Origami

Using Origami web services

Origami web services provide a variety of front-end related data services and content that can be used to improve your site and speed up development. Our current services are the Polyfill Service, the Image Service, the Build Service and the Code Docs service.

Each service hosts its own documentation. This page covers some general approaches and concerns for integrating an Origami web service into your application.

Integration methods

The best way to integrate web services into your application depends on what the service provides and how dynamic your request is. Here are a few techniques:

Scheduled download and cache

If you want to decouple the web service from your public request-serving architecture, you can download content on a schedule and store it for use later. An example using plain PHP would be:

$markup = file_get_contents('http://ft-nav.webservices.ft.com/v1/nav?depth=2');
file_put_contents('/tmp/navcache.html', $markup);

This is an oversimplified example – in practice you should use an HTTP client that respects cache and deprecation headers (see below) and you’d store the result in a database rather than a tmp file. This technique of downloading and caching eliminates risk multiplication, and it avoids scaling your service traffic with your public traffic. Usually, this technique is good if the API has only a few content variations that you need, and the cache time is relatively long (at least an hour).

Real time interaction from your application

You could interact with the service from your application’s backend in real time, and this might be the best option if you need to tailor your API request to the needs of each individual user, the cache time is too short for pre-generation, or the API requests you’re making are writes rather than reads (e.g. submitting analytics).

Use dynamic content assembly at the edge

Akamai and Varnish both support an Edge assembly language called Edge side includes which you can use to incorporate a fragment of content from another source into your web page:

<body>
	<esi:include src="http://ft-nav.webservices.ft.com/v1/nav?depth=2" alt="/failsafe/nav.html" onerror="continue"/>
	<div class="content">
	...
	</div>
</body>

In AJAX from the browser

If the content you want to load from an Origami web service is not required on page load, you may choose to lazy-load it or even load it on demand. Many web services support this by setting permissive CORS headers on their responses. This allows you to load their content using AJAX from a page on a different domain.

var xhr = new XMLHttpRequest();
xhr.open("get", "http://tweet.webservices.ft.com/v1/statuses/show.html?id=266031293945503744&source=rankings.ft.com");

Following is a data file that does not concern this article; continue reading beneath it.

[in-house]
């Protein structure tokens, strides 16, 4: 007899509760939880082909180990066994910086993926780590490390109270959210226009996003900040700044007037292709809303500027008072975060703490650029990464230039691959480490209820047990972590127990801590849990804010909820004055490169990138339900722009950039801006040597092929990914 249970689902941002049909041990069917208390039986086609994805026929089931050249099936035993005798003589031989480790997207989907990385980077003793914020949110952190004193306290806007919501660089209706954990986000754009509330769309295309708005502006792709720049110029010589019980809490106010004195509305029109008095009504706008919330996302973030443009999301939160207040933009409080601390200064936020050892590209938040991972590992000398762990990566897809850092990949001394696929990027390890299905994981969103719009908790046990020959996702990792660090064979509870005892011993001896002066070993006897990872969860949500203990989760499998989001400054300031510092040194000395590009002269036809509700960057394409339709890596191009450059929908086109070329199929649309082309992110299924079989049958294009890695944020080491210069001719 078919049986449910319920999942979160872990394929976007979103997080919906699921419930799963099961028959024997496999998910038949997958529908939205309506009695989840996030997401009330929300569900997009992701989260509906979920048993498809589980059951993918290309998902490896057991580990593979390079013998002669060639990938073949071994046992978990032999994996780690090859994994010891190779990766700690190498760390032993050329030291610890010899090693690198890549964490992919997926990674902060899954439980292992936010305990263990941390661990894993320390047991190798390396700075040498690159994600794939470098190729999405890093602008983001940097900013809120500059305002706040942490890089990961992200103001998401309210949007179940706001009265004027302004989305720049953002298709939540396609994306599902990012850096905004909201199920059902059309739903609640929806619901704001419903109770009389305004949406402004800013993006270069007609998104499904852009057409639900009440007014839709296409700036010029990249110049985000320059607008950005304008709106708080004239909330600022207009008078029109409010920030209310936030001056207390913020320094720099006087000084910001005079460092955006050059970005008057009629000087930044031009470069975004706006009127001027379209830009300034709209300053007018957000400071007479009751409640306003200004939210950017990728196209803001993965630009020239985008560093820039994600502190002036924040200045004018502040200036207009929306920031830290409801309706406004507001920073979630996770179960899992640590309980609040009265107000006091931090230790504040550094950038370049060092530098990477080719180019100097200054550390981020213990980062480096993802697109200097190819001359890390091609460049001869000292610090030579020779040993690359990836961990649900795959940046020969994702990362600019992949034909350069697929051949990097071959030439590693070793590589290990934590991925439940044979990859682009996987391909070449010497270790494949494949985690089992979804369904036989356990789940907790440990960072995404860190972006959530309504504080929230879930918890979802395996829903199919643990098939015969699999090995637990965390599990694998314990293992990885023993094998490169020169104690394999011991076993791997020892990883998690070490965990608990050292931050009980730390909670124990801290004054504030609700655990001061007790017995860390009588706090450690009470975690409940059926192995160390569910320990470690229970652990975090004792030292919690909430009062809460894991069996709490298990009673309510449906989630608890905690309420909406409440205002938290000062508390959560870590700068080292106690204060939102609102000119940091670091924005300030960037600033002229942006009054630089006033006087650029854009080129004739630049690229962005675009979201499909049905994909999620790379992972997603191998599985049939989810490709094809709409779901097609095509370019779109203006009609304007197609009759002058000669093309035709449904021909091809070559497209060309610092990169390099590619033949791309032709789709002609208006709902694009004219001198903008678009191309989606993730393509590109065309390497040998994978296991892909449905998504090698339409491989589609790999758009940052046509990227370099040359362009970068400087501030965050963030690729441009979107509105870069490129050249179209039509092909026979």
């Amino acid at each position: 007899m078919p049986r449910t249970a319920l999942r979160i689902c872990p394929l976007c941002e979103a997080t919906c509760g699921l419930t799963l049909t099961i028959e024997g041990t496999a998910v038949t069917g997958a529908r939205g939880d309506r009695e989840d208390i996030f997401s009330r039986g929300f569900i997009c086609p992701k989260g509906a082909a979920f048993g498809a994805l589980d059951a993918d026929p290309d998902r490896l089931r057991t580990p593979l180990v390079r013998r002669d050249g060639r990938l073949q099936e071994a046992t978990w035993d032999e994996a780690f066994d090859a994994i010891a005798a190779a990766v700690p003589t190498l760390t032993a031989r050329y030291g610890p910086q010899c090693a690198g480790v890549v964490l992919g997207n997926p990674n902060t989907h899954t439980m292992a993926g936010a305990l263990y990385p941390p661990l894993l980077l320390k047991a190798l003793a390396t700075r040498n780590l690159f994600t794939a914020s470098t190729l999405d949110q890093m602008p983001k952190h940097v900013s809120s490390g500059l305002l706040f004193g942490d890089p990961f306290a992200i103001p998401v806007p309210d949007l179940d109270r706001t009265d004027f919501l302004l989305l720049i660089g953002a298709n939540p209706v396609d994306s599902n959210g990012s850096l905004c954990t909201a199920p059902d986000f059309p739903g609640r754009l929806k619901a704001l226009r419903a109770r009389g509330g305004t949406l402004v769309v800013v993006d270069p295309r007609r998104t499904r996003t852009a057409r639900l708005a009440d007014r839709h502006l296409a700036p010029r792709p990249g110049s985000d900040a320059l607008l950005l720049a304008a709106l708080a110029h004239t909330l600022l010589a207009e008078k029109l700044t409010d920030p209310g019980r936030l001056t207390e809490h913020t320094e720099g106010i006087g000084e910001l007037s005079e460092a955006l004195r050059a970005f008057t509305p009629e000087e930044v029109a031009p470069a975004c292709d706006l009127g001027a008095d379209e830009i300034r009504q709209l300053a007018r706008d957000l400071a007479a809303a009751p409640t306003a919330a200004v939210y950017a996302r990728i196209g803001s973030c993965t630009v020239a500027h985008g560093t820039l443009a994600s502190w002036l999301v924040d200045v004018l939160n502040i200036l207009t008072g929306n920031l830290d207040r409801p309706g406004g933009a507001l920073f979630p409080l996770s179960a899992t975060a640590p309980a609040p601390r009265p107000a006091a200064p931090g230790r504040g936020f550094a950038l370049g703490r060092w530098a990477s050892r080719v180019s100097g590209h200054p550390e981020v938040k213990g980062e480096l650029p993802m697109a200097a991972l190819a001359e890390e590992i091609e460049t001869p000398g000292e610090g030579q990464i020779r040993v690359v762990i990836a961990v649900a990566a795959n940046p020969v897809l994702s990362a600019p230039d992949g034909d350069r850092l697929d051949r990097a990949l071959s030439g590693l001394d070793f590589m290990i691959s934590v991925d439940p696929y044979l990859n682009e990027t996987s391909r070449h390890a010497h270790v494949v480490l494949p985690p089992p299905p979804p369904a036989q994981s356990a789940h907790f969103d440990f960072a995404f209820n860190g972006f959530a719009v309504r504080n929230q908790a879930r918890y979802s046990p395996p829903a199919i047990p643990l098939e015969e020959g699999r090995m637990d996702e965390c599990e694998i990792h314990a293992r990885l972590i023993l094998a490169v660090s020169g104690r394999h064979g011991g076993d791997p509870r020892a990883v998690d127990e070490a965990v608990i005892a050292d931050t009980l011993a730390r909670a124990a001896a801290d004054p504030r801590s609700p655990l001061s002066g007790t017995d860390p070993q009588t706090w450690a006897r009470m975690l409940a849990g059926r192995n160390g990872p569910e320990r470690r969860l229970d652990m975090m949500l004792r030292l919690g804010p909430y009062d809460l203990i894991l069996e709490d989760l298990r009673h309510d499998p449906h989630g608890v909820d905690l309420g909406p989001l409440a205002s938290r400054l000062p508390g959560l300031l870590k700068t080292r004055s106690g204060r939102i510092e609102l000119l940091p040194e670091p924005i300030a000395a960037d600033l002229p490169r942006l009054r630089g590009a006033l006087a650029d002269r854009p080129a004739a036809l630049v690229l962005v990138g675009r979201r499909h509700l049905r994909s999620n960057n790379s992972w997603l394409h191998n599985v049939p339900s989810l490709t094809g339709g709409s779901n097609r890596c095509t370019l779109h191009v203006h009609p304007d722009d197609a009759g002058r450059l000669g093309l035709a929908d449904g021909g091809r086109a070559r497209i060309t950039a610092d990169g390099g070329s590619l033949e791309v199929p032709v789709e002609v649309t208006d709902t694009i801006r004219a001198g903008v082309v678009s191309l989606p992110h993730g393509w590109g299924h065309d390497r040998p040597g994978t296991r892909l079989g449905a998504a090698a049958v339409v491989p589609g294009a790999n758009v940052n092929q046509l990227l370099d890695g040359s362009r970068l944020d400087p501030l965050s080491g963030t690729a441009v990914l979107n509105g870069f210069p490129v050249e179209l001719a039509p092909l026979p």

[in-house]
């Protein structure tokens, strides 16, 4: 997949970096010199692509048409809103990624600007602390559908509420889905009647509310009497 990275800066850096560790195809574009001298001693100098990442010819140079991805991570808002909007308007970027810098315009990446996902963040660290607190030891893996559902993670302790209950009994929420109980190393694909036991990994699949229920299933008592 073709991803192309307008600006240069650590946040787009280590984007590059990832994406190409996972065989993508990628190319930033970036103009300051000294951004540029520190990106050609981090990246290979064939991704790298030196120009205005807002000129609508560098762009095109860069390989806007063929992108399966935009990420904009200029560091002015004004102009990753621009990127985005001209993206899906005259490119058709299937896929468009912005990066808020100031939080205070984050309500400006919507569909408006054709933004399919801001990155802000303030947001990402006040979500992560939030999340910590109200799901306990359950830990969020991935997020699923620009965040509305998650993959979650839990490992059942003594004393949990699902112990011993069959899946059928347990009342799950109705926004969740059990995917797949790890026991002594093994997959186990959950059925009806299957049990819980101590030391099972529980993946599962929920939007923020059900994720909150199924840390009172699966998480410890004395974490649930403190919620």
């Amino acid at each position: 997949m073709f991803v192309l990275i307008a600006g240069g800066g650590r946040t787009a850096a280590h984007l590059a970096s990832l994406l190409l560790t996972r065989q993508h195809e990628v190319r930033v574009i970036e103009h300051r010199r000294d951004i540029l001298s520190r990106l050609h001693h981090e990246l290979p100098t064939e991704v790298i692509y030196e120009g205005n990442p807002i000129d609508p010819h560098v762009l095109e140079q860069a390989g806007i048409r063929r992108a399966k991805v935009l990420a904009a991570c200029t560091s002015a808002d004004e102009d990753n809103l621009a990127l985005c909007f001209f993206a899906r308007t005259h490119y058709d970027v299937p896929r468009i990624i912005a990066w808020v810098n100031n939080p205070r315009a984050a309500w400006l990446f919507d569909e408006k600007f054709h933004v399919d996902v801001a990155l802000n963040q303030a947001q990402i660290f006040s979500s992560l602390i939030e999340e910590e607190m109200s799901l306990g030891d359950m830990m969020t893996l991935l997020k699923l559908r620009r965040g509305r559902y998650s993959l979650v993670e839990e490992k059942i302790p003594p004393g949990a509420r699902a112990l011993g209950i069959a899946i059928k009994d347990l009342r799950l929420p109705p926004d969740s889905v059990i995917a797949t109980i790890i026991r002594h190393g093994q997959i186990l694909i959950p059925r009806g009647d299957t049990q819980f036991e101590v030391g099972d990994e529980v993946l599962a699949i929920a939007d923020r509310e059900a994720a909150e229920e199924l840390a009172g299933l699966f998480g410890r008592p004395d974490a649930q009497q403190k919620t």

xhr.onload = function() {
	document.getElementById('tweet_detail').innerHTML = this.responseText;
}
xhr.send();

Source identification

All Origami web services require you to submit a source parameter on every API request. This can be sent as a GET or POST parameter, or as an X-FT-Source HTTP request header. The reason for this is to allow operations staff to easily see which applications are responsible for traffic to web services, and more easily alert you if your traffic seems unusual.

You can set source to anything you like, but a good practice is to use your application’s public hostname, e.g. source=rankings.ft.com.

Caching

All Origami web services provide a Cache-control header with their HTTP responses. Make sure you respect this header, especially if you’re loading the web service endpoint from your own code rather than using dynamic content assembly on a CDN.

Pay particular attention to revalidation rules. Unless the service has returned a must-revalidate directive, it’s safe to use stored responses from the service even after they’ve exceeded their max-age and become stale.

Deprecation in Origami services

To keep improving our services and managing our maintenance overheads, we sometimes deprecate and switch off old APIs.

In these cases the we’ll release a new version of the service and will advertise the deprecation of the old version via a mailing list email and by including an X-Service-Termination-Date header in responses to your API requests.

In any request to an Origami service, you should always check the response for the presence of an X-Service-Termination-Date header and make sure you’re alerted if one appears. This will ensure you always get the longest time possible to make your upgrade before the service is turned off.

Service robustness

As with any integration between your app and an external service, you should take steps to avoid a critical dependency on an Origami web service. This will limit the effect outages in Origami services can have on your application.

For example, if you’re using a service for a piece of content, allow that part of the page to go blank, or continue using a stale copy until the service comes back online. If you’re using a data service, store your request until you’re able to send it.

“Ship it”